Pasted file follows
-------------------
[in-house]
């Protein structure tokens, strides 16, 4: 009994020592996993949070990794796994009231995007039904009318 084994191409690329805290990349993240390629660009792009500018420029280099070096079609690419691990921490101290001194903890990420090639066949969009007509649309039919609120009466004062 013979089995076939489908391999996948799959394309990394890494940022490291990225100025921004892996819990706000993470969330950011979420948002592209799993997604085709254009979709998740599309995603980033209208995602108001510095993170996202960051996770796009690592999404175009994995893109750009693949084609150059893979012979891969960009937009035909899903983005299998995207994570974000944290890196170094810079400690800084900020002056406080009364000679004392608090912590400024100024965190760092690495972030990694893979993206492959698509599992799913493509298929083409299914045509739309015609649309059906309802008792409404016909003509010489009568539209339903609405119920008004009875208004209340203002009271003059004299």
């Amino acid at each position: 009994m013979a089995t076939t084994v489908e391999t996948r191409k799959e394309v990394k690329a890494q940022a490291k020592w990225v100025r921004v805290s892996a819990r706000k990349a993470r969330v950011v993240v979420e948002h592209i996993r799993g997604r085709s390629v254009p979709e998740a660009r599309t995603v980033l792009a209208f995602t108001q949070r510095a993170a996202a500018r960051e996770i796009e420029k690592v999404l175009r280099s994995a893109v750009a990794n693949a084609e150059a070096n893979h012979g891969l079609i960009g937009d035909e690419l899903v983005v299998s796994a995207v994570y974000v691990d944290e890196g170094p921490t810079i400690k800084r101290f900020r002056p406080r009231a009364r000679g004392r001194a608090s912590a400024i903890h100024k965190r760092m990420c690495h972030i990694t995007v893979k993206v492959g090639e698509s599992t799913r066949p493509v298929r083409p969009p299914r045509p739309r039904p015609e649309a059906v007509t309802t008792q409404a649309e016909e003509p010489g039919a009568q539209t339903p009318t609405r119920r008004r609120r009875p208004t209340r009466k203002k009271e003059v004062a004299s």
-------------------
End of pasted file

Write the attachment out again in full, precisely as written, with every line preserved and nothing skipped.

[in-house]
């Protein structure tokens, strides 16, 4: 009994020592996993949070990794796994009231995007039904009318 084994191409690329805290990349993240390629660009792009500018420029280099070096079609690419691990921490101290001194903890990420090639066949969009007509649309039919609120009466004062 013979089995076939489908391999996948799959394309990394890494940022490291990225100025921004892996819990706000993470969330950011979420948002592209799993997604085709254009979709998740599309995603980033209208995602108001510095993170996202960051996770796009690592999404175009994995893109750009693949084609150059893979012979891969960009937009035909899903983005299998995207994570974000944290890196170094810079400690800084900020002056406080009364000679004392608090912590400024100024965190760092690495972030990694893979993206492959698509599992799913493509298929083409299914045509739309015609649309059906309802008792409404016909003509010489009568539209339903609405119920008004009875208004209340203002009271003059004299």
């Amino acid at each position: 009994m013979a089995t076939t084994v489908e391999t996948r191409k799959e394309v990394k690329a890494q940022a490291k020592w990225v100025r921004v805290s892996a819990r706000k990349a993470r969330v950011v993240v979420e948002h592209i996993r799993g997604r085709s390629v254009p979709e998740a660009r599309t995603v980033l792009a209208f995602t108001q949070r510095a993170a996202a500018r960051e996770i796009e420029k690592v999404l175009r280099s994995a893109v750009a990794n693949a084609e150059a070096n893979h012979g891969l079609i960009g937009d035909e690419l899903v983005v299998s796994a995207v994570y974000v691990d944290e890196g170094p921490t810079i400690k800084r101290f900020r002056p406080r009231a009364r000679g004392r001194a608090s912590a400024i903890h100024k965190r760092m990420c690495h972030i990694t995007v893979k993206v492959g090639e698509s599992t799913r066949p493509v298929r083409p969009p299914r045509p739309r039904p015609e649309a059906v007509t309802t008792q409404a649309e016909e003509p010489g039919a009568q539209t339903p009318t609405r119920r008004r609120r009875p208004t209340r009466k203002k009271e003059v004062a004299s």